• How can these nature-based solutions be culturally and socially inclusive?
  • How can socio-economically marginal(ized|) groups profit from this increased multiple-values production?

We can try to answer those questions for one specific case to see how it could work out in practice. The Kaskantine is a not-for-profit volunteer driven garden- restaurant - food coop which has as its main objective to show that more autonomous, off the grid nature based solutions for climate adaptive working and living in urban areas are possible and can be at the same time a new lifestyle. It is a small village of refurbished shipping containers, recycled greenhouses and (roof top)gardens. The Kaskantine is currently being built on its fourth location and is negotiating a 7 years ground lease with the municipality of Amsterdam.

The Kaskantine managed to grow from only one container and a one-man company, 5 years ago, to a cooperative with over 30 volunteers with 13 containers. A second village is being planned of 7 containers in the east of Amsterdam. This has been realised without any external capital investment or subsidies. The strategy has always been: find a solution with the least possible financial costs and turn untapped local resources into value.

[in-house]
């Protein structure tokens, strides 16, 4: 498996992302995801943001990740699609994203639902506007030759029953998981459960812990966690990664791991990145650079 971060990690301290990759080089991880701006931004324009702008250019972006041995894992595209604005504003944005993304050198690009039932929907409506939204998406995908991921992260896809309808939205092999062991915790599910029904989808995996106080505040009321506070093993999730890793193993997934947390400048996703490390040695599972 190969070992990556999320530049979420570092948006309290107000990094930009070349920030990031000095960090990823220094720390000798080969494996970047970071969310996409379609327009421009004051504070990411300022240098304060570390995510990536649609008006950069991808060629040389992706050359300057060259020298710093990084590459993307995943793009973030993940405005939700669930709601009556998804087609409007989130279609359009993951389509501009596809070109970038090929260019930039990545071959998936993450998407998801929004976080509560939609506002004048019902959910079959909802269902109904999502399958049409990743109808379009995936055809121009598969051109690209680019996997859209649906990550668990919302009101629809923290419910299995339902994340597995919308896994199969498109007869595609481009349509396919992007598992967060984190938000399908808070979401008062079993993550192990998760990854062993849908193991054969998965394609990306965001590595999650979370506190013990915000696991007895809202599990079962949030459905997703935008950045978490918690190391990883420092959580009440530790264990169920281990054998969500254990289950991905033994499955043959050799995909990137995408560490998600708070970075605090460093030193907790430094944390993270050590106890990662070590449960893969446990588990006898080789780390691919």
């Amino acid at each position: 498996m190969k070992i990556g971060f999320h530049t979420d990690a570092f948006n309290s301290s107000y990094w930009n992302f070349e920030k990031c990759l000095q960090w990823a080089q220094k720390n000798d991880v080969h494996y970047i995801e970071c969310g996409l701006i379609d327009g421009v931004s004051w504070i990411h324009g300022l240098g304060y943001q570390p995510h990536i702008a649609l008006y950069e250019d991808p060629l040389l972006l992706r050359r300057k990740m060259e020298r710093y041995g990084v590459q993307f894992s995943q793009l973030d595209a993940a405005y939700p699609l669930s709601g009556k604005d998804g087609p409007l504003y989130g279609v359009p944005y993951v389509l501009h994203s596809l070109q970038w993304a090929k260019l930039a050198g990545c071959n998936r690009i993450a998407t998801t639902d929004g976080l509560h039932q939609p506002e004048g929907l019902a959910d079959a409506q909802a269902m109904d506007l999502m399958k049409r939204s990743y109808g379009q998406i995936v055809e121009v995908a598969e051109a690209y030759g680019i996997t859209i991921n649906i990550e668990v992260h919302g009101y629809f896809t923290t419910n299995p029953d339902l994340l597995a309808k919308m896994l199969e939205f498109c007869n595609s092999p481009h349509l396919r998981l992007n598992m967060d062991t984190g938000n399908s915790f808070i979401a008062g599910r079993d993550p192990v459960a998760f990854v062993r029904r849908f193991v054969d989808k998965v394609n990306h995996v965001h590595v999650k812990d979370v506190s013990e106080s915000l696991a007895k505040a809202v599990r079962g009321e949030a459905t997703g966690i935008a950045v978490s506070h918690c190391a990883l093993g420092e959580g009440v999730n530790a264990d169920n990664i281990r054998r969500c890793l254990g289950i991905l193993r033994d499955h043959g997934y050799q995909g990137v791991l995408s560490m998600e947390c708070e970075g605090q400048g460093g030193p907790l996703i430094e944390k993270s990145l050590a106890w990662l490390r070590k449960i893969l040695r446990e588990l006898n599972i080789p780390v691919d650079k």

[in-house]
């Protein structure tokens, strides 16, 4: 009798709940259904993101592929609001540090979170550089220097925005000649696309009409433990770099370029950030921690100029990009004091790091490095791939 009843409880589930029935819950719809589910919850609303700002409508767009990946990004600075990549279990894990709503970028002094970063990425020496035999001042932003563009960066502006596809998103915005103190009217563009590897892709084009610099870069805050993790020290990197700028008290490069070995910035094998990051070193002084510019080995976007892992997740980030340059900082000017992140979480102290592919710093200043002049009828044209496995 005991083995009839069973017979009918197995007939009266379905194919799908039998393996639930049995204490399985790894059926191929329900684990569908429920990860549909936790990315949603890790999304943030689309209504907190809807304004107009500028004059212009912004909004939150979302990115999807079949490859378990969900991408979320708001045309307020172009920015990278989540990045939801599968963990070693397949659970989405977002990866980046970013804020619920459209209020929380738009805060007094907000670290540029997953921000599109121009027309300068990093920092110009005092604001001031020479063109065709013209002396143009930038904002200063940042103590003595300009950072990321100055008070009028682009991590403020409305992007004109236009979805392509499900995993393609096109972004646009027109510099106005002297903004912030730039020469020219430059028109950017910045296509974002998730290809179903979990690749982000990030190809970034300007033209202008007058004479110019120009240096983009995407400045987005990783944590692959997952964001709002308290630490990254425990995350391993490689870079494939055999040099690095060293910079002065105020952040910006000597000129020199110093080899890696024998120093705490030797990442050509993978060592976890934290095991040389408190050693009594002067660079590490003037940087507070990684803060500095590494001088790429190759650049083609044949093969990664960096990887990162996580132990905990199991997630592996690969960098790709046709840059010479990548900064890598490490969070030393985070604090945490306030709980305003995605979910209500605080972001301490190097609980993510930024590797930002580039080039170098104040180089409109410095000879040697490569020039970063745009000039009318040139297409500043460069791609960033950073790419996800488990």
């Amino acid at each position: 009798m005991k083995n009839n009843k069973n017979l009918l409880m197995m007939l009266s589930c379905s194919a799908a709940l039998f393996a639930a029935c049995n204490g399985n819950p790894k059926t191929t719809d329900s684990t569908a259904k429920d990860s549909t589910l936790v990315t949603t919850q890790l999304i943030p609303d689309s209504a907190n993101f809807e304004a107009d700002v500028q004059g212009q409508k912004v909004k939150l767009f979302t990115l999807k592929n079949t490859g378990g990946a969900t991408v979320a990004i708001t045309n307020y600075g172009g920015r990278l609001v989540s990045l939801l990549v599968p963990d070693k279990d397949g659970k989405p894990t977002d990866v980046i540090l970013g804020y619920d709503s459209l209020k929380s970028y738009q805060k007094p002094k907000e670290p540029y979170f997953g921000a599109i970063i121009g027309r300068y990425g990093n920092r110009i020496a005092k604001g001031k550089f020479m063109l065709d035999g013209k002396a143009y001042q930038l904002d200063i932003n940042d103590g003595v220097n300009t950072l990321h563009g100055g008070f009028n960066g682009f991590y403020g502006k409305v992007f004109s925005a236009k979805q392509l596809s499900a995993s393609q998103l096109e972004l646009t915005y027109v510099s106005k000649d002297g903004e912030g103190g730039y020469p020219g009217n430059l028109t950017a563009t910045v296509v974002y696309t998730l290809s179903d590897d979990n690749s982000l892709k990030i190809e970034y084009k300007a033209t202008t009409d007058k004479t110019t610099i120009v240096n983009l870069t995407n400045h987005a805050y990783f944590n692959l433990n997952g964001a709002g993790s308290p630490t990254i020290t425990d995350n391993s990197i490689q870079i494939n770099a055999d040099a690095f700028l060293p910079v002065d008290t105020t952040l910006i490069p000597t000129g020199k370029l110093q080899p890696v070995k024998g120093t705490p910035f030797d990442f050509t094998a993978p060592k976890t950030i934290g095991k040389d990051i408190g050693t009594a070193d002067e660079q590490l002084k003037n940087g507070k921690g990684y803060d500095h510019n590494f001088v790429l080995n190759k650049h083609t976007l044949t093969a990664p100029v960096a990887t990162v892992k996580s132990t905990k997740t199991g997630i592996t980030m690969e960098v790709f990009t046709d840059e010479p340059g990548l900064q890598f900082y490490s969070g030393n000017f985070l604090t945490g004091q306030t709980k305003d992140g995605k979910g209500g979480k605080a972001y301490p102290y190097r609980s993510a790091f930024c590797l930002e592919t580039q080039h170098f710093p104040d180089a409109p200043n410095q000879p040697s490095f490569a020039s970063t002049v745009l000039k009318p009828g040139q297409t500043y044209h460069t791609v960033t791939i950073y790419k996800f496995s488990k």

In doing so the Kaskantine discovered that although real estate prices in Amsterdam skyrocket, there is still a lot of underutilised land and water, that is without use for people and for nature. Lots of plots are “waiting” to be developed, or are underdeveloped: for one function while there could be double or triple functionalities. We could call this “real estate waste”. The Kaskantine could use land for free because there was no direct market value of that land. And the same counts for other important resources: (rain)water, (solar)energy, food (waste and own production), labour (volunteers) and (natural and waste) materials. The Kaskantine is able to operate with zero fixed costs and therefore able to survive.